Thanks for writing this book Eric, I've been waiting for a Flutter text. I think you've found a market that needs filling. From what I've read so far it's obvious your book is going to be a good one.

One question, if I may? In the State Management section, will there be anything about the BLOC pattern? For me at least that's been the trickiest thing to learn in Flutter. Maybe you have other state management solutions at hand and if so I'd be grateful to know about them.

As for typos, this is a nitpick but on page 14 of the MEAP you have a line that reads "It’s job is
just to wait to be pressed, and then execute a function when that happens
"...the first word should be 'Its', without the apostrophe since it's possessive and not the contraction for 'it is'.
Looks like I double-posted; *that's* how excited I am to have this VSCode configuration!
Thanks for the configuration info, as a VSCode user myself this is going to be a big help.
Just got the notification today. I'm about halfway through the MEAP, and this is great news. Congratulations to the author, this must be a big milestone for him. Well done!
I'm happy that you can write a technical book in two months (would love to know the subject) but in my experience, and in particular with the 30+ MEAPs I've bought from Manning and O'Reilly over the years, most pre-release books go from start to release in about a year. Some take considerably longer; three years is not unheard of. In that respect, 18 months, such as this one has taken, is about average. I'm aware that finishing a book doesn't mean it's published the next day, but it's not going to take anywhere near 10 months to publish a finished, written book that's been pre-commissioned and has an editor working alongside.

I'll state again my contention that a change in React from 15 to 16 takes more than a day or two to incorporate into a mostly-finished text. Reformatting the code and double-checking that all of your React 16 bits don't actually have leftover 15 text in them would itself take at least a day I'd figure, and that's without taking into account writing the new text and code snippets themselves.

I'm still unclear what you were asking the author to do vis-a-vis the book; you go from saying that if he doesn't even have time to spend in the forum he should cede control of it to someone else, to saying about his perceived lack of forum time that "I'm not sure what this has to do with 'giving the project to someone else'" to stating again that if he can't even spend time in the forum he should hand the book over.

In fact, looking at the forum history I see the author answering questions all the time-- see his responses on React.CreateClass on Jul 12th 2017, to the 'Waffle' question of Feb 2nd, to numerous others. The only ones at a glance in the past year I didn't see him answer directly were the slew sent by 'abergquist' on Oct 23rd and 24th, which were all of a sort that read 'typo on page 26' or 'misplaced figure #45' that in my view, didn't need individualized answers.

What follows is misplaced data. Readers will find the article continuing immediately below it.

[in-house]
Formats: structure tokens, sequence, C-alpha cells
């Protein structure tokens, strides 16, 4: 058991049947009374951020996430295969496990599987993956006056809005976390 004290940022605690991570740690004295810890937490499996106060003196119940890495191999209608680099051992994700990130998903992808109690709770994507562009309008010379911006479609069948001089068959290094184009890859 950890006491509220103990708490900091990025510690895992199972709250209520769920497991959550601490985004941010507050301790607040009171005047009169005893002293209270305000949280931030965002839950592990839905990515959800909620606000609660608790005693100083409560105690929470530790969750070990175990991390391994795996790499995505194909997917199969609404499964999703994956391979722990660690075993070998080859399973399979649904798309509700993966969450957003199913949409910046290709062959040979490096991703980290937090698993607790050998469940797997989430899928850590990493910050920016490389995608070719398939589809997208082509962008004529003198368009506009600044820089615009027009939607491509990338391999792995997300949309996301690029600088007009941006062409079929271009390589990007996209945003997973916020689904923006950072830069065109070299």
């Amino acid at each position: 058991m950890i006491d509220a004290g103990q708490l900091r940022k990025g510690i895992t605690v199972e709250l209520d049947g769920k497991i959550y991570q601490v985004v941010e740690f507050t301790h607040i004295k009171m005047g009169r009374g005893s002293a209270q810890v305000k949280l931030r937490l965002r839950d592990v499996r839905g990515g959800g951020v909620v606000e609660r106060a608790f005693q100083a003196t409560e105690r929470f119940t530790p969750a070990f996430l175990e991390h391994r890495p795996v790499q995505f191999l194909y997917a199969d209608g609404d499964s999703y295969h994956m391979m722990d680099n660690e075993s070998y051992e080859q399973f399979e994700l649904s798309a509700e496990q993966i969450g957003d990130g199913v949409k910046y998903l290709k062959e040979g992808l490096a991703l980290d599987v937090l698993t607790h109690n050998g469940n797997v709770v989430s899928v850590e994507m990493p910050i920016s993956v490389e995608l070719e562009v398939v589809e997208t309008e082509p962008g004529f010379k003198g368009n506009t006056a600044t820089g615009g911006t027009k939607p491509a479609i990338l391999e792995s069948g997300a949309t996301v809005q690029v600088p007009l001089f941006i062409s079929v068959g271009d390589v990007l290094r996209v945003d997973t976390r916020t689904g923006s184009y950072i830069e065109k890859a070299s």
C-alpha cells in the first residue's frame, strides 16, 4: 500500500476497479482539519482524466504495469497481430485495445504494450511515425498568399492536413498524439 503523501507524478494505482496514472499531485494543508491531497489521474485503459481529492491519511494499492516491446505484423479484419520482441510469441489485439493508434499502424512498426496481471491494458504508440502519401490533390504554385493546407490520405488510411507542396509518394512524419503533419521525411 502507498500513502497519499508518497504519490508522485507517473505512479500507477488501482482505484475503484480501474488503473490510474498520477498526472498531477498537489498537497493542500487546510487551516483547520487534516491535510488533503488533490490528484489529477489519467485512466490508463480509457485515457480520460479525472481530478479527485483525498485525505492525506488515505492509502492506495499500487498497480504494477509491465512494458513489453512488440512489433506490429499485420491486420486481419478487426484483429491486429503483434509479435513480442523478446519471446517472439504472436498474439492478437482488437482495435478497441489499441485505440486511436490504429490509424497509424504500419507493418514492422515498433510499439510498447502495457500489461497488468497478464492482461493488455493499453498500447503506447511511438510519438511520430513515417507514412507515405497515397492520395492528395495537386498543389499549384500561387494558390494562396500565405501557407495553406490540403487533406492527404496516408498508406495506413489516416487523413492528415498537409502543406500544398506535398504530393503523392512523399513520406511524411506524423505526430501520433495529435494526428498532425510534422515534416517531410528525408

I'll say again that I'm also eagerly awaiting the book's publication; I don't believe the author has shortchanged us on his effort and time.
When you said he should give up the 'project' to someone else, that implies giving up the book and not just the task of replying to the forum. You should be more precise in your language if you meant the latter.

I'm not sure where you got the idea the book has been in printing stage since October (six months) but the author has stated in his post on Mar 12th that he's still addressing points in it, so apparently it's not gone to the printer's yet. And you're positive it should only take a day or two to update a book based on a change such as React 16? I think you underestimate the book writing process considerably; I'll note too that very few authors-- especially of tech books-- make a full time living writing, and Manning isn't providing six figure advances for their titles, so Mr Thomas has other obligations to fulfill.

I want the book completed as much as anyone. That said, I can sympathize with why it's taking the author as long as it has, and again appreciate his efforts to keep the book up to date. I've purchased other titles where the material was several versions behind when the book came out and it's no fun when that happens.
The book is in production, or very close to it, so it's unreasonable for the author to give the project to someone else-- I'm grateful to him instead, for keeping the book updated to React 16, which must have necessitated some last minute editing, which would account for any delays.
Speaking for other purchasers, I appreciate the author's efforts on this, as well as Manning's commitment to publish an up-to-date book. For me if that means waiting, not a big deal. I've had other MEAPs that were cancelled and Manning always gave the option of a refund or *two* additional books of my choice. Can't argue with that.

Looking forward to this text,

Sounds good, thanks Keith.
I know the book is CSS-focused, but I wondered if you'll discuss CSS meta-languages such as Less or Sass and how they fit into the ecosystem. Many developers like me, CSS novices, use one or the other in our day-to-day work and I'm not sure if it's important that we know how the end-result CSS is generated or if there are steps we can take higher up the food chain to ensure good CSS in the end.